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Drenge Strange Creatures Infectious Records

Despite having their style cramped slightly with a co-sign from Tom Watson of the Labour Party, grungey UK band Drenge’s early singles pulsed and raged with palpable disgust, and the adolescent sincerity of songs like Dogmeat and People in Love Make Me Feel Yuck held a certain charm.

Sadly this is no longer true. Drenge now resemble a mediocre Arctic Monkeys tribute band, although vocalist Eoin Loveless displays none of Alex Turner’s wit and brass. The result is their third studio album, Strange Creatures: a work devoid of nuance.

It starts with a bang (as in, the words “it started with a bang”) as the lads set out with Bonfire of the City Boys, painting themselves as successor to Guy Fawkes: young radicals with a match at the touchpaper of youth revolution. From here it’s an almost exhaustive list of hackneyed reference points and glib examinations of ‘issues of the day’. Fake news! Prom night! Motorway raves! Philip K Dick!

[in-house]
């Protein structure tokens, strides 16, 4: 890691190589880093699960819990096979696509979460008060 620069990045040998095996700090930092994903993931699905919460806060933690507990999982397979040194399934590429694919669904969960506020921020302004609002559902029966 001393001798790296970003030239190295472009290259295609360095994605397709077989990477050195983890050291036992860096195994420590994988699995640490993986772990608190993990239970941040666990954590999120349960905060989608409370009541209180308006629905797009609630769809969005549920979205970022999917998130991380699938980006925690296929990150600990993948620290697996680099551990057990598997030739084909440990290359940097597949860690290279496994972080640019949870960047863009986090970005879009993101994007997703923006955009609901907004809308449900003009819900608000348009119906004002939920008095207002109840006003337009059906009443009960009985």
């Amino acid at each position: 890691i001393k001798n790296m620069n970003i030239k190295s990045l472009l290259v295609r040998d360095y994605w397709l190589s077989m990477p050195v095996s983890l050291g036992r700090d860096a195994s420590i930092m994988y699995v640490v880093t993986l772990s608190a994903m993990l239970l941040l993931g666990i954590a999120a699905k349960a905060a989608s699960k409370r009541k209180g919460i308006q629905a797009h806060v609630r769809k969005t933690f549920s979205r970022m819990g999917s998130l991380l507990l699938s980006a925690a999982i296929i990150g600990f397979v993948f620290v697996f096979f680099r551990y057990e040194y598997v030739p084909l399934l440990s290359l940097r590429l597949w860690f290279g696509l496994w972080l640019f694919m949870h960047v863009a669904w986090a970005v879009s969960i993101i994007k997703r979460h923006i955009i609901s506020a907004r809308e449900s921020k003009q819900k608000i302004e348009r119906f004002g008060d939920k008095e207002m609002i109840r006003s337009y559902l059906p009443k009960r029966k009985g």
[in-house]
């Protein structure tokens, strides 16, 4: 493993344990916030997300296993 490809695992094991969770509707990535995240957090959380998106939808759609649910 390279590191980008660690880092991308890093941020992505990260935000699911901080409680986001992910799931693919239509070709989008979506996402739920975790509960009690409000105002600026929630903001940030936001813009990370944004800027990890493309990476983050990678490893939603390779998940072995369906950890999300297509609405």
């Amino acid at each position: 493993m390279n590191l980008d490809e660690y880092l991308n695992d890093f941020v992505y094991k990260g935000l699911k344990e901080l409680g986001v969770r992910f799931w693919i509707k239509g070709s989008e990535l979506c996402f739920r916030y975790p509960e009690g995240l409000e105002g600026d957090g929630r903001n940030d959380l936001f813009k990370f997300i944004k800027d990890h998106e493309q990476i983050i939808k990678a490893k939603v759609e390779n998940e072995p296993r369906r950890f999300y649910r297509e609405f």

In fairness, beefing up the group to four members sees them expand beyond chunky riffage, and musically, they succeed at creating the “nocturnal” record they set out to. But even this feels derivative. Music doesn’t always have to be original, but it should never be this dull.